The Metaphysics of Taxes 'n' Stuff

December 09, 1993|By TRB

Washington. -- Washington is mired in a metaphysical argument. Is the ''employer mandate'' in President Clinton's health-reform plan -- requiring employers to pay 80 percent of employee's health insurance costs -- a ''tax?''

Critics say ''yes,'' on the grounds that this money will be paid on orders from the government. The Clintonites say ''no,'' on the grounds that the money benefits individuals via health care ''alliances,'' and doesn't go to the government itself.

What turns on this distinction? Technically, nothing. The mandate works the same way whether it is labeled a ''tax'' or a ''xylophone.'' Politically, everything. If it's a tax, it becomes ''the largest tax increase in history,'' a huge increase in government's putative share of GDP, a ''socializing'' of one-seventh of the economy, and so on. American political debate often gets stuck on categories and labels like this -- as if, to take a weightier example, the abortion issue can be solved by a clear-cut answer to the question ''when human life begins.''

So, OK, call it a tax if you want. But why stop there? Most states require drivers to carry auto insurance. Is that a ''tax?'' Most employers already carry health insurance for employees, often paying more than 80 percent. For them, is the Clinton plan a ''tax cut?''

All the rival health-reform plans, including the most conservative, would force healthy people to pool their insurance costs with the unhealthy, thus raising their rates by government fiat. Is that a ''tax?''

What the government should do and what it should leave to private actors is one of the great questions of public policy. Metaphysical disputation about whether something is or is not a ''tax'' sheds no light on it. Examples abound.

Last spring, two ways were considered to prune Social Security benefits. One was to restrict cost-of-living adjustments. The other was to make a larger share of benefits subject to tax. You can argue the merits of these two alternatives all day long, but the fact that one can be labeled a ''spending cut'' and the other a ''tax increase'' is not helpful. President Clinton chose the second way, and had to endure taunts that he was engaged in a ''tax increase'' -- although it was a tax increase on money received from the government.

Another budget battle was over grazing rights on federal land in the west. The government leases these rights to private ranchers for something like one fifth of their true market value. Over the summer Interior Secretary Bruce Babbitt proposed tripling the price of grazing rights -- which would still leave them a steal. In negotiations with both houses of Congress, he settled on doubling them. But even this was too much for western Republican senators, who killed the deal with a filibuster.

Is the grazing fee a ''tax?'' The current CQ Weekly quotes the late Republican Commerce Secretary Malcolm Baldridge on the general question of what is a tax: ''I think it is simple. If it is a Democratic proposal, it is a tax; if it is Republican, it is a user fee.'' In last year's Republican election game of counting Bill Clinton's tax increases as governor, user fees were included in ,, the list. Whether called a ''tax'' or a ''fee,'' higher user charges increase the government's apparent share of GDP -- a popular measure of how ''socialized'' the economy is. And yet what is more ''socialist'': charging a market price for the use of a government-owned resource, or a welfare program for ranchers through covertly subsidized grazing rights?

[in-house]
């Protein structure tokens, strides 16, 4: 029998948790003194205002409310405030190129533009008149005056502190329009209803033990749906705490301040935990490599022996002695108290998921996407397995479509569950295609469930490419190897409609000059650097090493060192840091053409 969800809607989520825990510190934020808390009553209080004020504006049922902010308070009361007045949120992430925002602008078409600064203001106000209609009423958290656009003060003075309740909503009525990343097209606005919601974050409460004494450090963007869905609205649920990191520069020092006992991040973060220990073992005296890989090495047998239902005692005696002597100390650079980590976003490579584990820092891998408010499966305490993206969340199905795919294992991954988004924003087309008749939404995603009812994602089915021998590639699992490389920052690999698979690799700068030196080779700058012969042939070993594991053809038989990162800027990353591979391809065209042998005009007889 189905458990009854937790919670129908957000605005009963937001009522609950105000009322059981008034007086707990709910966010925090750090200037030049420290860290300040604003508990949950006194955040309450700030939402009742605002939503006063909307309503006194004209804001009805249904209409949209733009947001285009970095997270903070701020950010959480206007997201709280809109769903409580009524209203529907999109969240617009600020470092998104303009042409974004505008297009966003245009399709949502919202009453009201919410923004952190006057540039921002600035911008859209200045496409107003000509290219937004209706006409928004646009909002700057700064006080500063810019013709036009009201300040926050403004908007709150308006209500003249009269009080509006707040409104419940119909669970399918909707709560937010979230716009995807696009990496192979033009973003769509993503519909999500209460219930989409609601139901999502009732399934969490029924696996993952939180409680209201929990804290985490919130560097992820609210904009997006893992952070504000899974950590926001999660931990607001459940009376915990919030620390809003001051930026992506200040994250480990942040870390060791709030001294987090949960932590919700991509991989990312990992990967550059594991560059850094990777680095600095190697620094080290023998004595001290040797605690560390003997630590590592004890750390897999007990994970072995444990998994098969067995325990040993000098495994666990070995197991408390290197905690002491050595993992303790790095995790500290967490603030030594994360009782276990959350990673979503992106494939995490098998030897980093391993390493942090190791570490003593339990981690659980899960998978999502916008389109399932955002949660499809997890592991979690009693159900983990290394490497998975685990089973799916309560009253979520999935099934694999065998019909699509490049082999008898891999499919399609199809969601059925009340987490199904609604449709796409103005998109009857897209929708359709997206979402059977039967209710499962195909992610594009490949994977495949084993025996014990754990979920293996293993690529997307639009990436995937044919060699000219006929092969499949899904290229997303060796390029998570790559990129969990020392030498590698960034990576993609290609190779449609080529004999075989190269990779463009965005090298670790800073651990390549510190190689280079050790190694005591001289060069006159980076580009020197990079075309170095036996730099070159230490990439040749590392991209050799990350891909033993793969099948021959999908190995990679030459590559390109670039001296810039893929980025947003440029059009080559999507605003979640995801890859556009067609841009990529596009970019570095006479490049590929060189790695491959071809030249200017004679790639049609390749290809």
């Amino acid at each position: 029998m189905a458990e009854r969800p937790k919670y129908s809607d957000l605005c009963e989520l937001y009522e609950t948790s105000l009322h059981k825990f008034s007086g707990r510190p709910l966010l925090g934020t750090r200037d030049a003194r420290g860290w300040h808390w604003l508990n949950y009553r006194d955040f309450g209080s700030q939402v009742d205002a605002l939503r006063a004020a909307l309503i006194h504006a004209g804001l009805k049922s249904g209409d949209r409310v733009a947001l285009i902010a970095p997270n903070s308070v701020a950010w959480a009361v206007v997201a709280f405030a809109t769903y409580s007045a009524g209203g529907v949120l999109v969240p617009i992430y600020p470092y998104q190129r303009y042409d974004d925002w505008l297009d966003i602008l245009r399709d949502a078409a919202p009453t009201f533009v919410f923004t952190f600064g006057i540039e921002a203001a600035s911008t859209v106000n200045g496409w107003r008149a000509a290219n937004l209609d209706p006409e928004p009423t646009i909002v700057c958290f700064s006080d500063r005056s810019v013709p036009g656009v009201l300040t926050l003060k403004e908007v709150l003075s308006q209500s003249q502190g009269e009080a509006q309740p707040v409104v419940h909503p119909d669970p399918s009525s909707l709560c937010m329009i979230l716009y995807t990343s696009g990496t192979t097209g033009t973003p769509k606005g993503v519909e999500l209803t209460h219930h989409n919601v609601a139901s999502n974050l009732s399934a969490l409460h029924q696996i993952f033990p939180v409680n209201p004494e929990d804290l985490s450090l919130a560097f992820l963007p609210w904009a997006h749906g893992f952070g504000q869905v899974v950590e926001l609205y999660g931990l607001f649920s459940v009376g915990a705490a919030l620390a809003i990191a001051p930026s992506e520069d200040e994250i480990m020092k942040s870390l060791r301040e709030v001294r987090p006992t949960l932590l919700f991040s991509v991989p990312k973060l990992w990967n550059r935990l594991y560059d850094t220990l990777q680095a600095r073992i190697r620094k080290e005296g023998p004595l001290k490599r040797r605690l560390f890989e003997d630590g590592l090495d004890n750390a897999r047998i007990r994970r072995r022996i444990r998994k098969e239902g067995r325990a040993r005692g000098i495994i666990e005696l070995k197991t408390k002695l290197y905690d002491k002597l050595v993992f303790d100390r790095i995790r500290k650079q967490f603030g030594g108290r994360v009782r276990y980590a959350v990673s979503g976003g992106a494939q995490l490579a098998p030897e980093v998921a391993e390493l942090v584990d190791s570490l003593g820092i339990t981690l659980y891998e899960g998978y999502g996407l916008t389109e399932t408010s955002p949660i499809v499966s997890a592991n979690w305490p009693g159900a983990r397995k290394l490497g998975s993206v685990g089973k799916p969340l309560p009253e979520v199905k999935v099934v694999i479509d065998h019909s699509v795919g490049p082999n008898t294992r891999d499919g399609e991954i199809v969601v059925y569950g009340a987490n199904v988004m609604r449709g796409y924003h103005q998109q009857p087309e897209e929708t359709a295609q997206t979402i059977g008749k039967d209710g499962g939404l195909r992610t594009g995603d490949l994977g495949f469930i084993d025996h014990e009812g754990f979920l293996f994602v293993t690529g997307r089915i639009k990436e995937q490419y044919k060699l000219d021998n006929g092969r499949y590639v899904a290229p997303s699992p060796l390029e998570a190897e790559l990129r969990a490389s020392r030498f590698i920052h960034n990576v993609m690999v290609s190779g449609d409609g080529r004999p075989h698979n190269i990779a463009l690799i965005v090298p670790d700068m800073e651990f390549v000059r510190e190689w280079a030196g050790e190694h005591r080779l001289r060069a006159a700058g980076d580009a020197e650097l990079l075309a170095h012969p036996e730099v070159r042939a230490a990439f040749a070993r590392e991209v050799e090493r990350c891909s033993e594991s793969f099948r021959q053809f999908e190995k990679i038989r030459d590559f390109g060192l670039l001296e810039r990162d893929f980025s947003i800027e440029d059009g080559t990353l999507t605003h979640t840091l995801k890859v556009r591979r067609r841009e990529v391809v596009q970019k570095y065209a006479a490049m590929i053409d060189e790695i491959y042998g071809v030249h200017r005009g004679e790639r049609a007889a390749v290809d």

Under the Guaranteed Student Loan program, banks lend money to students; the government guarantees the loans and pays the interest while the students are in school. It's a great deal for the banks. It's a lousy deal for the government, which pays the banks an interest rate three points higher than its own direct borrowing costs. The Clinton administration proposed eliminating the middleman, lending the money directly, and saving about a billion dollars a year. But opponents argued that this was ''big government,'' and ultimately got the reform whittled down to a small pilot program.

It's true that putting all these loans on the books of the government rather than private banks would increase the putative size of the government in general and the national debt in particular. But obviously that's not a sensible basis for judging whether reforming the student-loan program is a good idea. The ''big government'' obsession obscures more than it clarifies.

The taxophobia that infects American public debate is almost clinical. How much time, energy and emotion were spent last summer debating Mr. Clinton's ''middle-class tax increase'' -- which consisted of 4.3 cents a gallon on gasoline? Yet the gas tax came in October 1, and how many people even noticed it much?

As it happens, gasoline is in the process of going down more than four cents a gallon, thanks to chaos in OPEC. Gas prices fluctuate more than four cents a gallon all the time, and little attention is paid. Americans don't seem to mind sending their money to the government in Riyadh nearly as much as they mind sending it to the government in Washington. That's nutty.

TRB is a column of The New Republic, written by Michael Kinsley.

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